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chapter 2
 Well, gentlemen, I do not know whether you ever heard of an engineer of the roads corps named Telesforo X—-; he died in 1860."
 
"No; I haven't."
 
"But I have."
 
"So have I. He was a young fellow from Andalusia, with a black moustache; he was to have married the Marquis of Moreda's daughter, but he died of jaundice."
 
"The very one," said Gabriel. "Well, then, my friend Telesforo, six months before his death, was still a most promising young man, as they say nowadays. He was good-looking, well-built, energetic, and had the glory of being the first one in his class to be promoted. He had already gained distinction in the practice of his profession through some fine pieces of work. Several different companies were competing for his services, and many marriageable women were also competing for him. But Telesforo, as you said, was faithful to poor Joaquina Moreda.
 
"As you know, it turned out that she died suddenly at the baths of Santa Agueda, at the end of the summer of 1859. I was in Pau when I received the sad news of her death, which affected me very much on account of my close friendship with Telesforo. With her I had spoken only once, in the house of her aunt, the wife of General Lopez, and I certainly thought her bluish pallor a symptom of bad health. But, however that may be, she had a distinguished manner and a great deal of grace, and was, besides, the only daughter of a title, and a title that carried some comfortable thousands with it; so I felt sure my good mathematician would be inconsolable. Consequently, as soon as I was back in Madrid, fifteen or twenty days after his loss, I went to see them very early one morning. He lived in elegant batchelor quarters in Lobo Street—I do not remember the number, but it was near the Carrera de San Jeronimo.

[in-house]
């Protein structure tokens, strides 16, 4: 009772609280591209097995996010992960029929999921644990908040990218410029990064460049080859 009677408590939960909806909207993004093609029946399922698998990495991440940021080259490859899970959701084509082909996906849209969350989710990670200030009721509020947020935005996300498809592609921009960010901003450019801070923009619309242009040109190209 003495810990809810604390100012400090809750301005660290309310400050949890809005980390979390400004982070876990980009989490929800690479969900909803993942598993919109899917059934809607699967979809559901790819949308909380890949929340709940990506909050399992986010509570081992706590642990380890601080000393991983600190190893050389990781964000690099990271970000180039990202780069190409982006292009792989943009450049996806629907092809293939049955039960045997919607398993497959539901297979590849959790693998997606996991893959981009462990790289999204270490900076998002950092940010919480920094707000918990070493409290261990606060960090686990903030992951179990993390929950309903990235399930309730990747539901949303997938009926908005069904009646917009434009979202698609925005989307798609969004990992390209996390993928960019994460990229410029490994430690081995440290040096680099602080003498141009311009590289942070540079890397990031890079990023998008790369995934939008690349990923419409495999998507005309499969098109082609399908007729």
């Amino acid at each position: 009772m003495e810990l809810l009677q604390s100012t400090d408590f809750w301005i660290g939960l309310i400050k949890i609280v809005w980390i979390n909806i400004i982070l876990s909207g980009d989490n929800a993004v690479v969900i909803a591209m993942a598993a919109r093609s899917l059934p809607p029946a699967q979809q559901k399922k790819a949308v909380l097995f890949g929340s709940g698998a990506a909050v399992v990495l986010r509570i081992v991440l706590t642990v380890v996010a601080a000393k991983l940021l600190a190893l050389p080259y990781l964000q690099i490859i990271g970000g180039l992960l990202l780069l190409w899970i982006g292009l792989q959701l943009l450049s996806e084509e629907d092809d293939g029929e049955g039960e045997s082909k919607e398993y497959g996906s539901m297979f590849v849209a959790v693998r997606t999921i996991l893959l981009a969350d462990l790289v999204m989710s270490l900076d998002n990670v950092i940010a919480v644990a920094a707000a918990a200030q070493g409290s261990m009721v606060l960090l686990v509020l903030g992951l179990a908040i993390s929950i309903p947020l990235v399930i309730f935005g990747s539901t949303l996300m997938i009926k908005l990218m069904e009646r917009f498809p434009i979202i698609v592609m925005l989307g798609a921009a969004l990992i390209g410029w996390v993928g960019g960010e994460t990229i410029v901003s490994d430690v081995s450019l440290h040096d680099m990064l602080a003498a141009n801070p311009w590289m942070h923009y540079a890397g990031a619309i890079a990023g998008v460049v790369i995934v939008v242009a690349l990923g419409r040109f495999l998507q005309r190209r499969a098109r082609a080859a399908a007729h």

"The young engineer was very melancholy, although calm and apparently master of his grief. He was already at work, even at that hour, laboring with his assistants over some railroad plans or other. He was dressed in deep mourning.
 
"He greeted me with a long and close embrace, without so much as sighing. Then he gave some directions to his assistants about the work in hand, and afterwards led me to his private office at the farther end of the house. As we were on our way there he said, in a sorrowful tone and without glancing at me:
 
"'I am very glad you have come. Several times I have found myself wishing you were here. A very strange thing has happened to me. Only a friend such as you are can hear of it without thinking me either a fool or crazy. I want to get an opinion about it as calm and cool as science itself.
 
"'Sit down,' he went on when we had reached his office, 'and do not imagine that I am going to afflict you with a description of the sorrow I am suffering—a sorrow which will last as long as I live. Why should I? You can easily picture it to yourself, little as you know of trouble. And as for being comforted, I do not wish to be, either now, or later, or ever! What I am going to speak to you about, with the requisite deliberation, going back to the very beginning of the thing, is a horrible and mysterious occurrence, which was an infernal omen of my calamity, and which has distressed me in a frightful manner.'
 
"'Go on,' I replied, sitting down. The fact was, I almost repented having entered the house as I saw the expression of abject fear on my friend's face.
 
"'Listen, then,' said he, wiping the perspiration from his forehead."


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